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The Unbearable Lightness Of Being Scott Williamson

To hike from Mexico to Canada and back, a man needs strength and speed and luck. He needs something else, too. If only he knew what it was.

Kenny? The kid who gave your story the best beginning, the right beginning? While you’re trying to yo-yo the PCT, Kenny is making himself into one of the premier extreme kayakers in North America. While you’re financing your hikes by climbing giant redwoods and little fruit trees in Santa Cruz, Kenny is scaling communications towers for pay near Auburn, hanging vinyl on tall buildings. One day in the spring of 1999, you visit him at his mom’s and while you’re on a dayhike together, he tells you he’s been having a tough time, that he has to take pills every day, just to feel normal. You hadn’t known, but you aren’t shocked. Kenny had never been what you would call normal. You find out later that different doctors called Kenny’s difficulties different things. Bipolar disorder. Schizoaffective disorder. Brief reactive psychosis related to stress. It doesn’t matter to you. They’re just words. Kenny is your partner, your best friend. Somewhere along the way, Kenny has become your brother.

In the early winter of 2002, you climb North Palisade, a 14,000-footer. It’s so cold your equipment is freezing, and you have to take your gloves off to brush the ice away and eventually your fingers freeze up and you have to turn back, just 300 vertical feet short of the summit. You don’t know it, but Kenny returns a few weeks later and completes the climb.

You talk to him again that spring. You and Michelle have driven up north and you’re going to hike to a waterfall that Kenny took you to once, down a remote canyon of the American River. You call him from a pay phone, near the river. Does Kenny remember the waterfall? Can he give you some tips on how to get there? Does he? Can he? There’s a slot canyon, and you can rappel down it, and the bottom is hidden, but unbelievably beautiful, another world! It’s incredible! It’s amazing! Kenny is so enthusiastic, shouting so loud, you have to hold the phone away from your ear, smiling. You remember that. It’s funny the things you remember. Michelle, standing next to you, can hear him, too. She has never met Kenny, but she has heard you talk about him, has seen your scrapbooks filled with pictures and writings from him. You don’t know it, but she worries about you a lot. This is the first time she hears his voice, and she loves how it makes you smile. You hear from him one more time–in early September. He calls and leaves a message–"Hey, it’s me, call me back," but you’re busy. Would things have turned out differently if you had called him?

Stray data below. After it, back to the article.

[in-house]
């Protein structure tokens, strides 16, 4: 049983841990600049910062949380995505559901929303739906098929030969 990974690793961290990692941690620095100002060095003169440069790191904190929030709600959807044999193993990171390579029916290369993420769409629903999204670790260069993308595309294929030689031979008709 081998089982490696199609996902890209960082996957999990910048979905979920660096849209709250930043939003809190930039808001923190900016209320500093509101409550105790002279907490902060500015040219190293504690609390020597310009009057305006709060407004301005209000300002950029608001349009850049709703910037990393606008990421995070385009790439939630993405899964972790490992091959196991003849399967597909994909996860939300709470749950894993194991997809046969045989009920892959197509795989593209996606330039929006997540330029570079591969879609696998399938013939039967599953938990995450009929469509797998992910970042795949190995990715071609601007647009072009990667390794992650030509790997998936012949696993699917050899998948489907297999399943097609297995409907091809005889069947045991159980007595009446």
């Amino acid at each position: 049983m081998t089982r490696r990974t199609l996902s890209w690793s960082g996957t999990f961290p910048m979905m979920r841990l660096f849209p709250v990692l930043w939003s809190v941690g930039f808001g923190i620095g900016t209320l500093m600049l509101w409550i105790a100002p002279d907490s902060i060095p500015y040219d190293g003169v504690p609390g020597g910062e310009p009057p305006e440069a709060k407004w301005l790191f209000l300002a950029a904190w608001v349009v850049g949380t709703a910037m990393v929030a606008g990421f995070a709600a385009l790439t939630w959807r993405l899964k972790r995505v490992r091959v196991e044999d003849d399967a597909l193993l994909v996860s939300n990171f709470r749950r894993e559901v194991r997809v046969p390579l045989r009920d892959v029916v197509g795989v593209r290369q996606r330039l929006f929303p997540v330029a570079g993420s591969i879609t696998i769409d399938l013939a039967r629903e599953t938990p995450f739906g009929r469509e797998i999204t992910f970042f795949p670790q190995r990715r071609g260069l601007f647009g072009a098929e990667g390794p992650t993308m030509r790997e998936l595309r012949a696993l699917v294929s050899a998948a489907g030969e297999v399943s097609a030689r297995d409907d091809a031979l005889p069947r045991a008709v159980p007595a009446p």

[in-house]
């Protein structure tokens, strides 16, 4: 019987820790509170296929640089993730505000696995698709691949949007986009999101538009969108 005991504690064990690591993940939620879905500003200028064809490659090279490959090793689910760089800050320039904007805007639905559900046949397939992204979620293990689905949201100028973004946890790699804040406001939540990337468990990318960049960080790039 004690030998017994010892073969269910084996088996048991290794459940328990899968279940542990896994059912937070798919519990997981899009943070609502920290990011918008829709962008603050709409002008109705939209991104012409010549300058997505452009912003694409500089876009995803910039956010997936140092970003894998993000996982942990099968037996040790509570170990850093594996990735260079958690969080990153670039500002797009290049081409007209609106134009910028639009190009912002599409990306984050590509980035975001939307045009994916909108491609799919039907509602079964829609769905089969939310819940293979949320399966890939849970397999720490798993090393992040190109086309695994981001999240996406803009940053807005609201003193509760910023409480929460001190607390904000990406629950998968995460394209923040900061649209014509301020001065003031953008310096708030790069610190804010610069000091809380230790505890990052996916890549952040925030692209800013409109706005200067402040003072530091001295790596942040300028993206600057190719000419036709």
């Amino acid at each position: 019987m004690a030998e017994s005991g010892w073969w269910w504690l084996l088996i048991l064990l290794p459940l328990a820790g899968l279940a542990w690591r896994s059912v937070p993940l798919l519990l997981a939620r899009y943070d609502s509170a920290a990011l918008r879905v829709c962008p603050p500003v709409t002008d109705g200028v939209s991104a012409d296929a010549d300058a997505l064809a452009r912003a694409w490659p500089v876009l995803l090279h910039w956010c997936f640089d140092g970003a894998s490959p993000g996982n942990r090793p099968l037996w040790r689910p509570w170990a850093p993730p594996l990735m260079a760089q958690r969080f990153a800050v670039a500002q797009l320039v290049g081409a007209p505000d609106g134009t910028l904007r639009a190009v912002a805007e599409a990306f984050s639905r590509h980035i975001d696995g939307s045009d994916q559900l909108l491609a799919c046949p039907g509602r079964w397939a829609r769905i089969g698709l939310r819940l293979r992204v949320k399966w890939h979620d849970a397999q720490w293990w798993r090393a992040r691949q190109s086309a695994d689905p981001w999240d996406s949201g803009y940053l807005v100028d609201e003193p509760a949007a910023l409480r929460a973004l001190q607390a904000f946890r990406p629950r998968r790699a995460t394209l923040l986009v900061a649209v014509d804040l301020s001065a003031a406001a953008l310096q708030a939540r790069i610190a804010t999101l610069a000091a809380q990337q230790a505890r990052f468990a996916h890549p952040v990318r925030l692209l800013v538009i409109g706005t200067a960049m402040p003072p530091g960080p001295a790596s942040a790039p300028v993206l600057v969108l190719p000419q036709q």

You don’t know it, but things are bad. The sadness isn’t coming and going anymore. It’s staying. He checks himself into the hospital, but that doesn’t work. He takes medication, but that doesn’t work. Now he’s doing free solo climbs, running riskier and more dangerous falls. He talks to people about kayaking off Yosemite Falls with a parachute. He talks about skydiving in a kayak, "to see how it handles."

Kenny’s mom tries to help, but she doesn’t know what to do. She wishes Kenny had a kindred spirit in his family–someone who could understand him. But his dad and his older brother are doctors, nose-to-the-grindstone kind of men, and Kenny has never related to that life. He has a younger sister, but what can a younger sister do? What can a mother do? Kenny’s mom thinks of you. She worries about Kenny all the time, but she never worries about him when he’s with you. She tells Kenny–okay, maybe she nags him a little–why doesn’t he call you? Why doesn’t he pick up the phone so the two of you can plan another one of your epic hikes together? But he doesn’t call.

He makes eight trips to the hospital, and the doctors do their best, adjust his meds, but each trip is worse than the last. When he leaves the eighth time, he’s so desperate, so crestfallen, his mom tells him she doesn’t want him to ever have to go back and he says he doesn’t want to go back either.

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